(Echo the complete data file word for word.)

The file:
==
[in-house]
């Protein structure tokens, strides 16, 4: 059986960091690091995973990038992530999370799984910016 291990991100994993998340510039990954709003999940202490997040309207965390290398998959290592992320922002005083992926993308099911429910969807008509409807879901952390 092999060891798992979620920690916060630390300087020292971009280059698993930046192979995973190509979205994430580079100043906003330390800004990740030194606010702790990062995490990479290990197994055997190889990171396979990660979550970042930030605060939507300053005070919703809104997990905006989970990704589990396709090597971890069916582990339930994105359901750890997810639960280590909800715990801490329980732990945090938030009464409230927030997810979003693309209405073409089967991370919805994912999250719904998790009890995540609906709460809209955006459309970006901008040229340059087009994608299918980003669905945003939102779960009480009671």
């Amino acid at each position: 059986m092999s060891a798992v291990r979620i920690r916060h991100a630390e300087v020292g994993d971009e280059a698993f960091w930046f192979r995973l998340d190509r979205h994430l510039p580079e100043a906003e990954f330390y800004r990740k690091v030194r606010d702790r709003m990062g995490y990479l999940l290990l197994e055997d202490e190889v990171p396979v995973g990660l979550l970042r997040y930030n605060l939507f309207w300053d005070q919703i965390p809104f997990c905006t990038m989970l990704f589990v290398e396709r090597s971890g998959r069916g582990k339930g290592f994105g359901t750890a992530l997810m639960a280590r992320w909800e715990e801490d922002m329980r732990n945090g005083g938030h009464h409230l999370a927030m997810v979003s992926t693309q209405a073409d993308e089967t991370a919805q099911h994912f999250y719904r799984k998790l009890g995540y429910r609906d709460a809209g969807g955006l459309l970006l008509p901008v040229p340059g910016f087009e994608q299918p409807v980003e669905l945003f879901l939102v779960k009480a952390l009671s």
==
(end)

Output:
[in-house]
């Protein structure tokens, strides 16, 4: 059986960091690091995973990038992530999370799984910016 291990991100994993998340510039990954709003999940202490997040309207965390290398998959290592992320922002005083992926993308099911429910969807008509409807879901952390 092999060891798992979620920690916060630390300087020292971009280059698993930046192979995973190509979205994430580079100043906003330390800004990740030194606010702790990062995490990479290990197994055997190889990171396979990660979550970042930030605060939507300053005070919703809104997990905006989970990704589990396709090597971890069916582990339930994105359901750890997810639960280590909800715990801490329980732990945090938030009464409230927030997810979003693309209405073409089967991370919805994912999250719904998790009890995540609906709460809209955006459309970006901008040229340059087009994608299918980003669905945003939102779960009480009671």
């Amino acid at each position: 059986m092999s060891a798992v291990r979620i920690r916060h991100a630390e300087v020292g994993d971009e280059a698993f960091w930046f192979r995973l998340d190509r979205h994430l510039p580079e100043a906003e990954f330390y800004r990740k690091v030194r606010d702790r709003m990062g995490y990479l999940l290990l197994e055997d202490e190889v990171p396979v995973g990660l979550l970042r997040y930030n605060l939507f309207w300053d005070q919703i965390p809104f997990c905006t990038m989970l990704f589990v290398e396709r090597s971890g998959r069916g582990k339930g290592f994105g359901t750890a992530l997810m639960a280590r992320w909800e715990e801490d922002m329980r732990n945090g005083g938030h009464h409230l999370a927030m997810v979003s992926t693309q209405a073409d993308e089967t991370a919805q099911h994912f999250y719904r799984k998790l009890g995540y429910r609906d709460a809209g969807g955006l459309l970006l008509p901008v040229p340059g910016f087009e994608q299918p409807v980003e669905l945003f879901l939102v779960k009480a952390l009671s």